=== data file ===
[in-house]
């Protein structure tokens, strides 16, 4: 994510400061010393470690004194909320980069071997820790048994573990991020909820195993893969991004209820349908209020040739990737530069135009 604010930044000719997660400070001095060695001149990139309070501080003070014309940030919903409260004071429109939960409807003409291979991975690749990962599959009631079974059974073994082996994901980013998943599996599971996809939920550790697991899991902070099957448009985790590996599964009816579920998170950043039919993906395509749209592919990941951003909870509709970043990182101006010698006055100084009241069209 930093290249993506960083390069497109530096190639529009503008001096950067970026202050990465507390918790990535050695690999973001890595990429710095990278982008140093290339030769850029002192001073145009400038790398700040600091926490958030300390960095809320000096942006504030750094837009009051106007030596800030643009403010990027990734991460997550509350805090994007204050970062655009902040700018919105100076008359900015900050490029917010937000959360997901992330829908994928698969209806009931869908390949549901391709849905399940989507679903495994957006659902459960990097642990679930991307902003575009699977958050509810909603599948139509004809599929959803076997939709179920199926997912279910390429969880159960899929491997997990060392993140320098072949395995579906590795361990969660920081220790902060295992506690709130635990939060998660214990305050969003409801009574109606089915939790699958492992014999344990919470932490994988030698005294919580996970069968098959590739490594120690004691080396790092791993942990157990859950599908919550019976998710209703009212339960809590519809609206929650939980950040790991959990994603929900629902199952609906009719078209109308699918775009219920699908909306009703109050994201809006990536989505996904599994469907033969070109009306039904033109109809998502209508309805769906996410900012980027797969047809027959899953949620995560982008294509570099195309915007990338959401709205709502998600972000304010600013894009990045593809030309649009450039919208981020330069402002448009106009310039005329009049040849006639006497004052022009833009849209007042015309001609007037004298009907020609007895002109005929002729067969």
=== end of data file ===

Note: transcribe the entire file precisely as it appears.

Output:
[in-house]
């Protein structure tokens, strides 16, 4: 994510400061010393470690004194909320980069071997820790048994573990991020909820195993893969991004209820349908209020040739990737530069135009 604010930044000719997660400070001095060695001149990139309070501080003070014309940030919903409260004071429109939960409807003409291979991975690749990962599959009631079974059974073994082996994901980013998943599996599971996809939920550790697991899991902070099957448009985790590996599964009816579920998170950043039919993906395509749209592919990941951003909870509709970043990182101006010698006055100084009241069209 930093290249993506960083390069497109530096190639529009503008001096950067970026202050990465507390918790990535050695690999973001890595990429710095990278982008140093290339030769850029002192001073145009400038790398700040600091926490958030300390960095809320000096942006504030750094837009009051106007030596800030643009403010990027990734991460997550509350805090994007204050970062655009902040700018919105100076008359900015900050490029917010937000959360997901992330829908994928698969209806009931869908390949549901391709849905399940989507679903495994957006659902459960990097642990679930991307902003575009699977958050509810909603599948139509004809599929959803076997939709179920199926997912279910390429969880159960899929491997997990060392993140320098072949395995579906590795361990969660920081220790902060295992506690709130635990939060998660214990305050969003409801009574109606089915939790699958492992014999344990919470932490994988030698005294919580996970069968098959590739490594120690004691080396790092791993942990157990859950599908919550019976998710209703009212339960809590519809609206929650939980950040790991959990994603929900629902199952609906009719078209109308699918775009219920699908909306009703109050994201809006990536989505996904599994469907033969070109009306039904033109109809998502209508309805769906996410900012980027797969047809027959899953949620995560982008294509570099195309915007990338959401709205709502998600972000304010600013894009990045593809030309649009450039919208981020330069402002448009106009310039005329009049040849006639006497004052022009833009849209007042015309001609007037004298009907020609007895002109005929002729067969």